It is widely expected that the longer our communities are engaged in social distancing practices, the more widely embraced home-delivery options will become. AMERIPEN has already noted that ecommerce packaging is vastly different from that in traditional brick-and-mortar retail. With increased vibration and movement across ecommerce distribution chains, multi-material and flexible packaging appears to be more effective in providing necessary product protection while minimizing shipping weight in addition to reducing cumulative material demand as provided through “Ships in Own Container” (SIOC) alternatives. Additionally, while meals on-the-go were already on the rise, the potential for longer term or more restricted restaurant access is likely to see an increase in takeout services and the necessary packaging involved.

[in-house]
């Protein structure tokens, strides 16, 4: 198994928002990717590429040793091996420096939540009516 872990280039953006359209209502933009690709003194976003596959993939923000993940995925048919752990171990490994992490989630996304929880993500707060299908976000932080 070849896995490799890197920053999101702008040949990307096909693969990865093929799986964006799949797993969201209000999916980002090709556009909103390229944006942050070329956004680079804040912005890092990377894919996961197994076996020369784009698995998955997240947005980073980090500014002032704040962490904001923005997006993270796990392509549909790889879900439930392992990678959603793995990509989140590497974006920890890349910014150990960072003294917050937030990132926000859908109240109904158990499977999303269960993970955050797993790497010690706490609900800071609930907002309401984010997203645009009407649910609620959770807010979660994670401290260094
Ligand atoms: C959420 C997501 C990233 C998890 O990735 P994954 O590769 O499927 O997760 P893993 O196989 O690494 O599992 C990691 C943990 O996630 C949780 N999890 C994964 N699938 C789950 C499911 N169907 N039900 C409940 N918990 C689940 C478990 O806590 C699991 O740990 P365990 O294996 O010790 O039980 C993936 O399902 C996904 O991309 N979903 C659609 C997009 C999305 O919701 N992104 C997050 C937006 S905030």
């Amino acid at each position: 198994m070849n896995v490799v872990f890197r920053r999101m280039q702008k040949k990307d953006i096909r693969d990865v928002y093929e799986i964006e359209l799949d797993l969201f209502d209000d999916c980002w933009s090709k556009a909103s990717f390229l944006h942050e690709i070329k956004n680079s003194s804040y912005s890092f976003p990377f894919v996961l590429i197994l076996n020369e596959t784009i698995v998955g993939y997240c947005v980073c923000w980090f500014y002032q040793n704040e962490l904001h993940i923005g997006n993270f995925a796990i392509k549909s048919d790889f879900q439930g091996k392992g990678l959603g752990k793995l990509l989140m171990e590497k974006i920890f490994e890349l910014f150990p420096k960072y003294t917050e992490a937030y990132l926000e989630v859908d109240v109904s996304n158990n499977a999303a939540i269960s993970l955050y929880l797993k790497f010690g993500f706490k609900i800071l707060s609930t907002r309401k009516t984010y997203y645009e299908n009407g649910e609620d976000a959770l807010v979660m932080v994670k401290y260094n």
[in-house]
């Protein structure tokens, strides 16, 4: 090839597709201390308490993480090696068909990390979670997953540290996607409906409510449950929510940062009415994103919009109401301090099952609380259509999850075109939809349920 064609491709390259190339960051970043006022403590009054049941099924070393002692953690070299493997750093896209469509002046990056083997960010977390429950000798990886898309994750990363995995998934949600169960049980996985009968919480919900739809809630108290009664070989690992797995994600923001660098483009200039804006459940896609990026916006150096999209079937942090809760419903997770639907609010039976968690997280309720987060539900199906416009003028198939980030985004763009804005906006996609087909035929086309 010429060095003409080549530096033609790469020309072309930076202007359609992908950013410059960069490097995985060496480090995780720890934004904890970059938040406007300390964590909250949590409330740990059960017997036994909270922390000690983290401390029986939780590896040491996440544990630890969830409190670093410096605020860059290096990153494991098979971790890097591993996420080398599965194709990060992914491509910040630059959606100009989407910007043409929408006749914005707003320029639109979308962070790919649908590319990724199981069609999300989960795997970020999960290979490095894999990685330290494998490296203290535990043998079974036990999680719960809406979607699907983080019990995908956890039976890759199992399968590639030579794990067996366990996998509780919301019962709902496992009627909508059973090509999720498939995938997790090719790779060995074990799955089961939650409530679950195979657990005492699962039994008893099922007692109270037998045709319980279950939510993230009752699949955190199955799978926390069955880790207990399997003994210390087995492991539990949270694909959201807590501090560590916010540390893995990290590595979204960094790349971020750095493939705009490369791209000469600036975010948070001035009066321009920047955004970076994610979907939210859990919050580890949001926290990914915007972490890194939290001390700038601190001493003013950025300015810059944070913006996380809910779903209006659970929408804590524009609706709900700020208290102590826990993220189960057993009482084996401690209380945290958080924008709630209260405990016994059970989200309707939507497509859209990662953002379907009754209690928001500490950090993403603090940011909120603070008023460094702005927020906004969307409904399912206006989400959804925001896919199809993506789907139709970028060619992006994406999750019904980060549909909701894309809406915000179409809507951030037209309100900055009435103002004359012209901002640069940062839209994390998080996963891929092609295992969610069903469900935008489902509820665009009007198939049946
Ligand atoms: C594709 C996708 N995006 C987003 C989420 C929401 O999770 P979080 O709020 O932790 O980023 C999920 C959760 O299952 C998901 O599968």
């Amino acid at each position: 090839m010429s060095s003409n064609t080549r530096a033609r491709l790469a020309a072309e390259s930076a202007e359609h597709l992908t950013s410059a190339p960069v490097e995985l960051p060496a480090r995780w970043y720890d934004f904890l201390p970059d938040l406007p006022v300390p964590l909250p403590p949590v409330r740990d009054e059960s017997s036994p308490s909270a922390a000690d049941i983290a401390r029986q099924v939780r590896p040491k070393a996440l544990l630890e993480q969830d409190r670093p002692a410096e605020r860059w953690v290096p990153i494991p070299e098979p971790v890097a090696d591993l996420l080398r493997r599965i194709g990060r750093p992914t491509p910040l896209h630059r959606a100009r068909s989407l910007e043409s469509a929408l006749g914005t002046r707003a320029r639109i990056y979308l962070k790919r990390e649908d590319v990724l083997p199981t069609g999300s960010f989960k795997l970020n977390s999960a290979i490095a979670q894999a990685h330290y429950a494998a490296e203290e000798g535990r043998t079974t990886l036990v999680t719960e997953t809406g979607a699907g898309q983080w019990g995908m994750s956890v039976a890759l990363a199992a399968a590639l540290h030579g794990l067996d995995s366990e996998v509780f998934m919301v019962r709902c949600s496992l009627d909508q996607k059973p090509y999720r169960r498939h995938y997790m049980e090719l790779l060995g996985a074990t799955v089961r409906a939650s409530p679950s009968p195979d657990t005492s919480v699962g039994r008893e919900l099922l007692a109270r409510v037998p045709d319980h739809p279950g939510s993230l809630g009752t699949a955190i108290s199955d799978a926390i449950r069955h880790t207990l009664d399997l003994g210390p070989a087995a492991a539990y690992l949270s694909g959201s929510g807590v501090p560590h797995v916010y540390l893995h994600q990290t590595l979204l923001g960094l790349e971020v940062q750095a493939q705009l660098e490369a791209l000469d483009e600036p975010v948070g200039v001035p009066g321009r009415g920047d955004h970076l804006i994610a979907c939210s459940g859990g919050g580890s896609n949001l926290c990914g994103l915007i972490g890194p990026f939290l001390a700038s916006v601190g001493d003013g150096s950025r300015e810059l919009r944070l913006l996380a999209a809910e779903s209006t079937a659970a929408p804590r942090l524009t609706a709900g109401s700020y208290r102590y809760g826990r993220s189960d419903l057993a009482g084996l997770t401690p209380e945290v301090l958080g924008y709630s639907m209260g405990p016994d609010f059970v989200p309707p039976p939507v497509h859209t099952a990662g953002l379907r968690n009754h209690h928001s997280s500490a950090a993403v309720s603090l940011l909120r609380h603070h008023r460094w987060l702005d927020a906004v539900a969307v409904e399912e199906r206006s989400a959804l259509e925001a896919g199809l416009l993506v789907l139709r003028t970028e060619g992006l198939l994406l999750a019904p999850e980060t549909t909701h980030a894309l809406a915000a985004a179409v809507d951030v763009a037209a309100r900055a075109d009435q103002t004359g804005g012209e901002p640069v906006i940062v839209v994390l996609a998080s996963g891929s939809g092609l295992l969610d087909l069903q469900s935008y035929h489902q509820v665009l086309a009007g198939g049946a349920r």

In many cases these scenarios use hard-to-recycle packaging under our existing recycling systems and are often excluded from curbside programs. In the case of foodservice packaging, while some may be recyclable or compostable, fears around food contamination or a lack of access to disposal services further hinders their recovery efforts.
In a post-COVID world, where home delivery is anticipated to stay high and interest in plastics and harder-to-recycle materials is seen as a valued health precaution, emerging recovery technologies will be valuable. We need to establish definitions and policies that will support recovery options for these packaging formats.